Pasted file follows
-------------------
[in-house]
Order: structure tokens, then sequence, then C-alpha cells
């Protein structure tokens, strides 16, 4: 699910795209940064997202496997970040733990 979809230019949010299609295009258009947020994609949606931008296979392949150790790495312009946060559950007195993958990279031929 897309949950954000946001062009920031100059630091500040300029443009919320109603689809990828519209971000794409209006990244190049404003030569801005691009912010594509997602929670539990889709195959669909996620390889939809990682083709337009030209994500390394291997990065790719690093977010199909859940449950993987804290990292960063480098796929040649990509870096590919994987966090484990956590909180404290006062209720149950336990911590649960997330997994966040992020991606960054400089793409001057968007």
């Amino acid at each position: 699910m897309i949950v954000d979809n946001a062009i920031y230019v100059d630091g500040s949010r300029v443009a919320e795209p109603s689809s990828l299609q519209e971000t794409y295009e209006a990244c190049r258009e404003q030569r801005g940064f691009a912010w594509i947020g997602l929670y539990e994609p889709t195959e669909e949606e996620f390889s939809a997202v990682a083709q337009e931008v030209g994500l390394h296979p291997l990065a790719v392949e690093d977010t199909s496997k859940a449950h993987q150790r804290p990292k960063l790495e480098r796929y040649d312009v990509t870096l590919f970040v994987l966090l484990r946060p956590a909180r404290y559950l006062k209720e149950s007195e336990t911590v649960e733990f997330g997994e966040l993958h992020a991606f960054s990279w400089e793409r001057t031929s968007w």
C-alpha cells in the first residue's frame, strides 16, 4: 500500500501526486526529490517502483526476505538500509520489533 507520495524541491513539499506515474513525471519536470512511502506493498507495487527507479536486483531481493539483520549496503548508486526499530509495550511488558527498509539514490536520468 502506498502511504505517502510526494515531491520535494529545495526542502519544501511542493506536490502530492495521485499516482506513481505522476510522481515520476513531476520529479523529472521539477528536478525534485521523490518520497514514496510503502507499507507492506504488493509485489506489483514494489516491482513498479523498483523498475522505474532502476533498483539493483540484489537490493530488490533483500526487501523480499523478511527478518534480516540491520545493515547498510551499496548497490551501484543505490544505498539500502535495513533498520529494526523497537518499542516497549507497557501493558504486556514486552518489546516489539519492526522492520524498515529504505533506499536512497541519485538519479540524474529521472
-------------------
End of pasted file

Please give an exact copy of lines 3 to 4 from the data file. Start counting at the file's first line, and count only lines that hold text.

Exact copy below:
């Protein structure tokens, strides 16, 4: 699910795209940064997202496997970040733990 979809230019949010299609295009258009947020994609949606931008296979392949150790790495312009946060559950007195993958990279031929 897309949950954000946001062009920031100059630091500040300029443009919320109603689809990828519209971000794409209006990244190049404003030569801005691009912010594509997602929670539990889709195959669909996620390889939809990682083709337009030209994500390394291997990065790719690093977010199909859940449950993987804290990292960063480098796929040649990509870096590919994987966090484990956590909180404290006062209720149950336990911590649960997330997994966040992020991606960054400089793409001057968007």
């Amino acid at each position: 699910m897309i949950v954000d979809n946001a062009i920031y230019v100059d630091g500040s949010r300029v443009a919320e795209p109603s689809s990828l299609q519209e971000t794409y295009e209006a990244c190049r258009e404003q030569r801005g940064f691009a912010w594509i947020g997602l929670y539990e994609p889709t195959e669909e949606e996620f390889s939809a997202v990682a083709q337009e931008v030209g994500l390394h296979p291997l990065a790719v392949e690093d977010t199909s496997k859940a449950h993987q150790r804290p990292k960063l790495e480098r796929y040649d312009v990509t870096l590919f970040v994987l966090l484990r946060p956590a909180r404290y559950l006062k209720e149950s007195e336990t911590v649960e733990f997330g997994e966040l993958h992020a991606f960054s990279w400089e793409r001057t031929s968007w």